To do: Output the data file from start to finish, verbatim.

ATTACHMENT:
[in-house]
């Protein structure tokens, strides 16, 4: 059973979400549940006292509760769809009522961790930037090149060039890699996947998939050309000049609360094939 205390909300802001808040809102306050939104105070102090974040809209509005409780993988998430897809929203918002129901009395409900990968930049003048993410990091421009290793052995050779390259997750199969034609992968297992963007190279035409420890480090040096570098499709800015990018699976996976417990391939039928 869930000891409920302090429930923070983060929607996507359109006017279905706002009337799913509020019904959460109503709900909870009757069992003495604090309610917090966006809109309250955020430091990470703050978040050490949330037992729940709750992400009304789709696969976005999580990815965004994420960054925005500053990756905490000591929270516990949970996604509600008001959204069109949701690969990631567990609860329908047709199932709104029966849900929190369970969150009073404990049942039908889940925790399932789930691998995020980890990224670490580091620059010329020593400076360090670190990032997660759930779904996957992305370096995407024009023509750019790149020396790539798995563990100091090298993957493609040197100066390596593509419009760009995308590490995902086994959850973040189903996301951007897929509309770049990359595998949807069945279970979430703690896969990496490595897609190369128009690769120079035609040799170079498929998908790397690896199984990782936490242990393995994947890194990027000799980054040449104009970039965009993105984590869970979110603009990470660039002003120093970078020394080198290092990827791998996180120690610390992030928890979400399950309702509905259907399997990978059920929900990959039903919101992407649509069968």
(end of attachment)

[in-house]
């Protein structure tokens, strides 16, 4: 059973979400549940006292509760769809009522961790930037090149060039890699996947998939050309000049609360094939 205390909300802001808040809102306050939104105070102090974040809209509005409780993988998430897809929203918002129901009395409900990968930049003048993410990091421009290793052995050779390259997750199969034609992968297992963007190279035409420890480090040096570098499709800015990018699976996976417990391939039928 869930000891409920302090429930923070983060929607996507359109006017279905706002009337799913509020019904959460109503709900909870009757069992003495604090309610917090966006809109309250955020430091990470703050978040050490949330037992729940709750992400009304789709696969976005999580990815965004994420960054925005500053990756905490000591929270516990949970996604509600008001959204069109949701690969990631567990609860329908047709199932709104029966849900929190369970969150009073404990049942039908889940925790399932789930691998995020980890990224670490580091620059010329020593400076360090670190990032997660759930779904996957992305370096995407024009023509750019790149020396790539798995563990100091090298993957493609040197100066390596593509419009760009995308590490995902086994959850973040189903996301951007897929509309770049990359595998949807069945279970979430703690896969990496490595897609190369128009690769120079035609040799170079498929998908790397690896199984990782936490242990393995994947890194990027000799980054040449104009970039965009993105984590869970979110603009990470660039002003120093970078020394080198290092990827791998996180120690610390992030928890979400399950309702509905259907399997990978059920929900990959039903919101992407649509069968």